'Babes' Takes Baby Steps Toward Comedy Gold

Directed by Pamela Adlon

Starring Ilana Glazer, Michelle Buteau, Hasan Minhaj, Stephan James, John Caroll Lynch, Oliver Platt

Photo courtesy of Elevation Pictures

BY Karlie Rogers Published May 23, 2024


Ahead of a promotional screening of Babes in Toronto, co-writer and star Ilana Glazer made a surprise appearance and spoke about the pride she has for this film, and the friendship she has with co-star Michelle Buteau. I'm sure we've all heard the warning to not mix our personal and professional lives, and I get it — many people would rather not run the risk of damaging a lifelong friendship for the sake of work. However, Glazer and Buteau prove that friendship can actually be that lifeblood of a compelling buddy movie. The directorial debut of Pamela Adlon (of King of the Hill fame), Babes offers a raunchy, hysterical and surprisingly heartfelt and wholesome take on motherhood and friendship.

The film follows deeply single Eden (Glazer), who, after a one-night stand with charming actor Claude (Stephan James), discovers that she's pregnant, so she turns to her best friend Dawn (Michelle Buteau), a successful career woman and married mother of two, for help. With her bestie at her side, Eden prepares to tackle single motherhood with gusto, determination and a Glazer-like affinity towards the absurd.

In Glazer's own words from the Toronto screening, this film is "very New York." The city serves as the perfect backdrop to Eden and Dawn's lives as they prepare to navigate motherhood together. Glazer and Buteau are a great comedic duo with natural, magnetic chemistry and banter. Eden's bluntness is underscored by Glazer's natural charm, and where Glazer has her well-timed, witty quips, Buteau steals every scene as Dawn and delivers a hilarious yet heartfelt performance, as she struggles to manage her time between her family, career and best friend. When the two friends inevitably reach a boiling point on Eden's "babymoon," audiences sympathize with both women's perspectives, making their eventual reconciliation all the more cathartic and emotional at the end of the film.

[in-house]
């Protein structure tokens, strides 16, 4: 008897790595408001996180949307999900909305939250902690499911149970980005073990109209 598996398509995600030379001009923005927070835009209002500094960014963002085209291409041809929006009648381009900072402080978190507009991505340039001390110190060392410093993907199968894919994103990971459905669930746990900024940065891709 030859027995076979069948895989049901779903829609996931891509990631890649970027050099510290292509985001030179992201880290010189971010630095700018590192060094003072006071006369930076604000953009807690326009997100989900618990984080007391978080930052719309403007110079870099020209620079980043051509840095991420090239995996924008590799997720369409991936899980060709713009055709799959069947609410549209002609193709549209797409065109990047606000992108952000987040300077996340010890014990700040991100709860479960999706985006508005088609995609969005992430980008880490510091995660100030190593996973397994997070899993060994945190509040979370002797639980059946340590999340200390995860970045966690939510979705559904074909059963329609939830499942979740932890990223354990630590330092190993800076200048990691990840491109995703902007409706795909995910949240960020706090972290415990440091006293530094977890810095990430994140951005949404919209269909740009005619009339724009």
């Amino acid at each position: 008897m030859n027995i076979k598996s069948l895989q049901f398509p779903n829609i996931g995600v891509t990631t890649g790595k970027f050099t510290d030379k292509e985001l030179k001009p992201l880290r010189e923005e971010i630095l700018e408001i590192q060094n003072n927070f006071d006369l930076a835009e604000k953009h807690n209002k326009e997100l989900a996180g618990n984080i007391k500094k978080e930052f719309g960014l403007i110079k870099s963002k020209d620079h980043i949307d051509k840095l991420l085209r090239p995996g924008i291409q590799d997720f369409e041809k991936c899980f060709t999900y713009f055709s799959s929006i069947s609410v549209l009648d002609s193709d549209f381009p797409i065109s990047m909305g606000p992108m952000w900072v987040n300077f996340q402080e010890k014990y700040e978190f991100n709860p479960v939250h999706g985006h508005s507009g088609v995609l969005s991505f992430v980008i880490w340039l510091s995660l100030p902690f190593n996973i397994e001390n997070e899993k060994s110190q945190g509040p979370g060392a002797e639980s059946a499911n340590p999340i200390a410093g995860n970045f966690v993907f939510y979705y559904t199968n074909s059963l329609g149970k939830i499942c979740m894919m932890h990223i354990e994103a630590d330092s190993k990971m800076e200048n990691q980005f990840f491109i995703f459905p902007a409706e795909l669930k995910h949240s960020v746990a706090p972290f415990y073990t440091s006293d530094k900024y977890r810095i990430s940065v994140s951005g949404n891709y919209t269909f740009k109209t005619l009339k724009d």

Babes keeps you on your toes in every scene, and the film is further punctuated by its entertaining physical action and visual gags. Glazer and Buteau hit every comedic beat with well-timed intention and accuracy, and they fully commit to the bit, no matter how gross and outlandish it can get. Additionally, Hasan Minhaj holds his own against the two comedic powerhouses as Marty, Dawn's husband.

Co-written by Glazer and fellow Broad City alum Josh Rabinowitz, Babes' tendency to rely on gross-out humour tires after a while, and also seems to stunt the characters' development, particularly Eden's, throughout the duration of the film. Dawn's building resentment toward Eden's carefree attitude and lack of preparedness is very understandable. Additionally, some scenes linger for a bit longer than what is probably necessary, restraining the momentum of the film, especially towards the third act.

At its core, Babes is a tribute to female friendship and motherhood. Eden and Dawn's friendship is the beating heart of the film, and their love for each other echoes the real friendship between Glazer and Buteau. And the film's grand, sweeping, Say Anything-esque gesture and confession of devotion — an act that is generally reserved for romantic pairings — is a triumphant celebration of friendship that feels not only deserved but much needed.

Babes delves into the existential problems and hilarities of parenthood and the friendship between women with Glazer's witty comedic touch, fully owning the absurdity and beauty of motherhood and pregnancy.

(Elevation Pictures)

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